Milwaukee was the last big manufacturing center that the Great Migration of African Americans from the South to Northern cities reached in large numbers. In 1940, the city had just 8,821 Black people, 1.5 percent of Milwaukee’s population.

The small size reflected the deliberate racism of Milwaukee’s capitalist class. During World War I, only 11 out of the city’s 2,000 factories employed any African Americans.

In 1923, three detective squads arrested 39 African Americans for “vagrancy,” meaning they were unemployed. Twenty-seven were sentenced to 90 days of slave labor by Judge Michael Bienski, who also said Milwaukee had no use for “their kind.” (“Black Milwaukee, the Making of an Industrial Proletariat 1915-1945” by Joe William Trotter Jr.)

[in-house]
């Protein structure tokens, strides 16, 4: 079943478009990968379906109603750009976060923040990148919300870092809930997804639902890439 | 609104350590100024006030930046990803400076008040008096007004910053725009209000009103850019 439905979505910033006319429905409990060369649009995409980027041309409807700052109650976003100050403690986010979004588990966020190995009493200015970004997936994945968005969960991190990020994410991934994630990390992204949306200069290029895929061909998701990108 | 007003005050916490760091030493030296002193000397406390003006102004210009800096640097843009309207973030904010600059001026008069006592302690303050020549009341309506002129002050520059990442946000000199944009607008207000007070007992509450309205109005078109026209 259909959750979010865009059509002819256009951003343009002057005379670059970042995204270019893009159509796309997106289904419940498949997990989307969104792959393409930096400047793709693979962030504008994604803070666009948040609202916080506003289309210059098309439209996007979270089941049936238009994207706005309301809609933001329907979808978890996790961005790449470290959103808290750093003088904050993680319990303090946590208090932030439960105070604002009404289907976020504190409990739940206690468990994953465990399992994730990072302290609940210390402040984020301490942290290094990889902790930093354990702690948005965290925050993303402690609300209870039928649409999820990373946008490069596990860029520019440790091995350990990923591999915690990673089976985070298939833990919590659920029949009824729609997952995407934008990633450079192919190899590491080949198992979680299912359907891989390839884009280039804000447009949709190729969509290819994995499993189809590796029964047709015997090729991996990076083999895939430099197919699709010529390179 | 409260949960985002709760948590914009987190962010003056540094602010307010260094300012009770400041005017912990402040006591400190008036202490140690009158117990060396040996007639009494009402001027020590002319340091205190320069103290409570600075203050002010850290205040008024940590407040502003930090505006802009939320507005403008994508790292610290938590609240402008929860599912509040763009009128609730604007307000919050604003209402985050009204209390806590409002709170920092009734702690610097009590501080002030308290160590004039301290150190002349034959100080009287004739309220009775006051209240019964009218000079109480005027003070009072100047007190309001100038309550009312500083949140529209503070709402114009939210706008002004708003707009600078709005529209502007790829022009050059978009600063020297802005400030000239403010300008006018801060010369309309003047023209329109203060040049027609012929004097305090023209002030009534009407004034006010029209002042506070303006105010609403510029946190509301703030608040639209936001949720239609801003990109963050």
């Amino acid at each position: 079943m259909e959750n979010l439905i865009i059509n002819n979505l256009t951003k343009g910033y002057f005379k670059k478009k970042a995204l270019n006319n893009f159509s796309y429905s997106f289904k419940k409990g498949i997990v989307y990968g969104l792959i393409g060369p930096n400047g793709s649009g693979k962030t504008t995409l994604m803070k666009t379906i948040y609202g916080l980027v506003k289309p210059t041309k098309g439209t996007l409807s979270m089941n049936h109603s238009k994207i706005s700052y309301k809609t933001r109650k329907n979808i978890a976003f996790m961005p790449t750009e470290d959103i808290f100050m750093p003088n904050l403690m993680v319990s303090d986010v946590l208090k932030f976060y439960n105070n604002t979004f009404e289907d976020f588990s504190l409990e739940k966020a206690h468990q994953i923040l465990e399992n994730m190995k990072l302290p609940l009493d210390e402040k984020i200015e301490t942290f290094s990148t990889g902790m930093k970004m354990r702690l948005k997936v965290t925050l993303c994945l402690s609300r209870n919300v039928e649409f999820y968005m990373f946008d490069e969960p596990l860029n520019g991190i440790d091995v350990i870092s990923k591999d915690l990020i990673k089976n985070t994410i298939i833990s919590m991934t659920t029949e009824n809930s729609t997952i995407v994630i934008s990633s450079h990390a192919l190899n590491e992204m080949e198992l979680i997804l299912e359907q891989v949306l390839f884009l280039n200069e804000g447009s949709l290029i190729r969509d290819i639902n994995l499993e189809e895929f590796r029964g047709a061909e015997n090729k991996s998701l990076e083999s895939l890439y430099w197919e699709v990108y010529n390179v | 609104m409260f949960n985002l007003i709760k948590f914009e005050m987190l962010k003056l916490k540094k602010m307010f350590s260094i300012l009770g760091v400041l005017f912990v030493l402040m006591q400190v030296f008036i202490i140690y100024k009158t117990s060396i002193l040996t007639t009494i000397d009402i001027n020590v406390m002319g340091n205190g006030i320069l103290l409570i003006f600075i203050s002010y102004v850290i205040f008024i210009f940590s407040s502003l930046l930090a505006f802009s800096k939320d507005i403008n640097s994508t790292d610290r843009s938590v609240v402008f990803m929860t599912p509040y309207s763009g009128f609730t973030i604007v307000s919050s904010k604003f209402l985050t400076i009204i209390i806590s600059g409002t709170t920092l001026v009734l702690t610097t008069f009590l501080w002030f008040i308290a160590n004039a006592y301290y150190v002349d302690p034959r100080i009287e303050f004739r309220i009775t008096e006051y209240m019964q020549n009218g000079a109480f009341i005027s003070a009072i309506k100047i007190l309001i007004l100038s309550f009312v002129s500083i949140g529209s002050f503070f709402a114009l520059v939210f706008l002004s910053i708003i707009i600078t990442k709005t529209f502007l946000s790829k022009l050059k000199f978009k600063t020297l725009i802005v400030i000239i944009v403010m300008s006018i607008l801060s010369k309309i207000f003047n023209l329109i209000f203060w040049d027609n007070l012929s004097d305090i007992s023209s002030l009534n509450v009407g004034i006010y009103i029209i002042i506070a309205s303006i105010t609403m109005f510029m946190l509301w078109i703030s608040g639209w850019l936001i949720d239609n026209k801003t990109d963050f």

What made this discrimination all the more repulsive was that Milwaukee then had a so-called socialist mayor, Daniel Hoan. This Milwaukee type “socialism” was called “sewer socialism” by genuine revolutionaries like those in the Industrial Workers of the World.

Hoan was proud of the city’s new public baths and sewage plant. But he said nothing about racist landlords that confined African Americans to the city’s 6th Ward.

While Milwaukee had a strong labor movement, many unions in the American Federation of Labor in the 1920s and 1930s prevented Black workers from joining.

“Workers of All Countries, Unite!” was emblazoned across the letterhead of Milwaukee’s Brewery Workers Union, yet no African Americans were hired in the city’s breweries until 1951.